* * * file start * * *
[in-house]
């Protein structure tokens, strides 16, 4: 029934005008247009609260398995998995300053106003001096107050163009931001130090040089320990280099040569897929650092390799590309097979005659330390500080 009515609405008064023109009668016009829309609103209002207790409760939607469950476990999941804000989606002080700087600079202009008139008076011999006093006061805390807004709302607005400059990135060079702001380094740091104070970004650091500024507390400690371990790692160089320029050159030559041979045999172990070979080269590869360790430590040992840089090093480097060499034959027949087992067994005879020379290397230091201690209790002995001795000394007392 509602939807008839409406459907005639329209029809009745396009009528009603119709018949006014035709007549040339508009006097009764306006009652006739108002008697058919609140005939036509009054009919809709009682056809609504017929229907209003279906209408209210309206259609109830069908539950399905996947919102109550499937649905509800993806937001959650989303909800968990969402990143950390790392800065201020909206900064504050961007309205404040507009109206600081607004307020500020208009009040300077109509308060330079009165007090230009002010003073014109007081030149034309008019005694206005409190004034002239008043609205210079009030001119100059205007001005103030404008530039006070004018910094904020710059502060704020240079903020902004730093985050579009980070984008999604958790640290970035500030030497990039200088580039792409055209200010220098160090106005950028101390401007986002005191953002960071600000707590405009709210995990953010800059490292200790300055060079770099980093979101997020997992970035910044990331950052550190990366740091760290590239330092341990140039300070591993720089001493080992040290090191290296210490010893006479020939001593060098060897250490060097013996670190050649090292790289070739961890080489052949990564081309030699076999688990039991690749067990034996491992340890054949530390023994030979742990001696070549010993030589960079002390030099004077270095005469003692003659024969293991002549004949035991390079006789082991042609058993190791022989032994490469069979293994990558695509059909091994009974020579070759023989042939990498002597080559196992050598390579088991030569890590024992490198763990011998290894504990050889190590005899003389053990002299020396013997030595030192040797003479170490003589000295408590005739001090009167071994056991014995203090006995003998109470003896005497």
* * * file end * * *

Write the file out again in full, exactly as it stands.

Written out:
[in-house]
């Protein structure tokens, strides 16, 4: 029934005008247009609260398995998995300053106003001096107050163009931001130090040089320990280099040569897929650092390799590309097979005659330390500080 009515609405008064023109009668016009829309609103209002207790409760939607469950476990999941804000989606002080700087600079202009008139008076011999006093006061805390807004709302607005400059990135060079702001380094740091104070970004650091500024507390400690371990790692160089320029050159030559041979045999172990070979080269590869360790430590040992840089090093480097060499034959027949087992067994005879020379290397230091201690209790002995001795000394007392 509602939807008839409406459907005639329209029809009745396009009528009603119709018949006014035709007549040339508009006097009764306006009652006739108002008697058919609140005939036509009054009919809709009682056809609504017929229907209003279906209408209210309206259609109830069908539950399905996947919102109550499937649905509800993806937001959650989303909800968990969402990143950390790392800065201020909206900064504050961007309205404040507009109206600081607004307020500020208009009040300077109509308060330079009165007090230009002010003073014109007081030149034309008019005694206005409190004034002239008043609205210079009030001119100059205007001005103030404008530039006070004018910094904020710059502060704020240079903020902004730093985050579009980070984008999604958790640290970035500030030497990039200088580039792409055209200010220098160090106005950028101390401007986002005191953002960071600000707590405009709210995990953010800059490292200790300055060079770099980093979101997020997992970035910044990331950052550190990366740091760290590239330092341990140039300070591993720089001493080992040290090191290296210490010893006479020939001593060098060897250490060097013996670190050649090292790289070739961890080489052949990564081309030699076999688990039991690749067990034996491992340890054949530390023994030979742990001696070549010993030589960079002390030099004077270095005469003692003659024969293991002549004949035991390079006789082991042609058993190791022989032994490469069979293994990558695509059909091994009974020579070759023989042939990498002597080559196992050598390579088991030569890590024992490198763990011998290894504990050889190590005899003389053990002299020396013997030595030192040797003479170490003589000295408590005739001090009167071994056991014995203090006995003998109470003896005497």